The Downsides of Working at Home

As regular readers will know, I work at home. I've been working at home since 2004—first as a contractor, and then, starting in 2006, full-time. One of the conditions under which I took this new job was that I'd continue to work from home. (I already had a job that I really liked and for which I could move back to California if I wanted, and I hadn't done so yet—so why would I move for a new job in the same area?) My husband's job is here, we live in the middle of a vibrant city, both of our commutes can be accomplished on foot, and our son's school is literally around the corner from our house. I pick the Beaner up from school on the days he's dismissed at 11:45 and make him lunch. I can do a load of laundry in the middle of the day if I need to. I can sign for packages and be around if an installer or repairman needs access to the house without having to interrupt my normal work schedule.

[I didn't list "not having to get dressed" among the benefits of working at home because I always get dressed, and I usually wear the same clothes I'd wear if I were in the office. (I do like being able to change into yoga pants if I'm feeling irritable, however; I'm not sure *why* this helps, but it usually does.)]

For all the benefits of working at home—and while the list above isn't exhaustive, I hope it's convincing—there are some downsides. The obvious ones are that it's lonely; that I miss out on cross-cubicle communication and random hallway encounters that always inform and sometimes inspire; that I have to work harder to be remembered and included. It's easy to become disconnected, even when you love the team you work with, the product you work on, and the company you work for.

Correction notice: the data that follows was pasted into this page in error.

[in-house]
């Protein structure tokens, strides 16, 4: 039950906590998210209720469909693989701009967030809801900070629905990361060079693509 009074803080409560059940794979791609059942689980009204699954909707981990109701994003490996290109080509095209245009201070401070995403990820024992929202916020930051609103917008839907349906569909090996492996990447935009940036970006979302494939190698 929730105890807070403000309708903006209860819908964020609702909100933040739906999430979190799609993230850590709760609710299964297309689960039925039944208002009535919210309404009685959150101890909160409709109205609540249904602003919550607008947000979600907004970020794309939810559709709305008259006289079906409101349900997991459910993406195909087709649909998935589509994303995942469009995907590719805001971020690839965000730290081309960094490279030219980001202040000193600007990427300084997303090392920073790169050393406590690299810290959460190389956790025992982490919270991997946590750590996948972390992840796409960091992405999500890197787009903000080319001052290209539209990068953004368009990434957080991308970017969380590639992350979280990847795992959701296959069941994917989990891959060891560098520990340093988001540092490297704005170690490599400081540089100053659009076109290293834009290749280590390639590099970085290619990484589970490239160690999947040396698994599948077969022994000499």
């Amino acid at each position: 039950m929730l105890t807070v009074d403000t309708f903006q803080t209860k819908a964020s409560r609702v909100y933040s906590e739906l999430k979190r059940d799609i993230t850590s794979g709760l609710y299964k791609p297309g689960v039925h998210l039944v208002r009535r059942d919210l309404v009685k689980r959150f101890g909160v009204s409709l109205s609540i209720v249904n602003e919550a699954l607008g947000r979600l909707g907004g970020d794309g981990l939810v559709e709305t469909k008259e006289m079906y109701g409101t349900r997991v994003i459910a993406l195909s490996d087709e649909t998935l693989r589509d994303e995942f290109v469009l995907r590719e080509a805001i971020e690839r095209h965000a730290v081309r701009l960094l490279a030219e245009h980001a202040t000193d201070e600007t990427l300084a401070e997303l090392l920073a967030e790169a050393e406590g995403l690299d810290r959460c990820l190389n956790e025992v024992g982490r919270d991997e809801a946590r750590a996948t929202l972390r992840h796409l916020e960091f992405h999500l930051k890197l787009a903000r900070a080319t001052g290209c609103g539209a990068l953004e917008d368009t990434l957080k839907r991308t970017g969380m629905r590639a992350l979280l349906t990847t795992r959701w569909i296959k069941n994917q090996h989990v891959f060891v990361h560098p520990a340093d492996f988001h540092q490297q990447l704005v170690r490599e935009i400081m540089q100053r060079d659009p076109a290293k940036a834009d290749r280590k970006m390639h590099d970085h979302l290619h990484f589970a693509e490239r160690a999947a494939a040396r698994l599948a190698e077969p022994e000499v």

Perhaps less obvious (at least to me, since it only occurred to me recently) is that working at home gives you a chance to see an alternative to feeling lonely and disconnected. You start looking around you and seeing a kid you could be playing with, a house you could be cleaning, books you could be reading, projects you could be finishing. Never mind that no one will pay you to do those things; when you're feeling lonely and disconnected, the instant and visible gratification of a hug, a clean house, or a completed book or project can seem worth more than even the largest paycheck and the best benefits. This might not be a problem on its face, but if you start pining for the clean house and the completed project, it only adds to the feelings of lonliness and disconnectedness, and there's a danger of spiralling downward and making stupid decisions.

One way I found to combat this downward spiral when I was at Adobe was to visit the office as often as possible... which, sadly, wasn't that often. Just because a trip isn't in the budget doesn't mean it can't happen, however; sometimes you can compromise and share the costs. For example, you could use airline or hotel miles to pay for either airfare or lodging, and have your company pick up the other item. (I did this once, when I was desperate for some facetime.) You could stay with a friend or family member. If you're within a couple hours' drive of your office, you could go in once a week or every other week. The idea is to remind people who you are, have some productive facetime (in both formal meetings and informal hallway chats), and get reconnected to the team and its goals. In short, to remind yourself why you work, so the piles of laundry don't start looking more appealing than your job.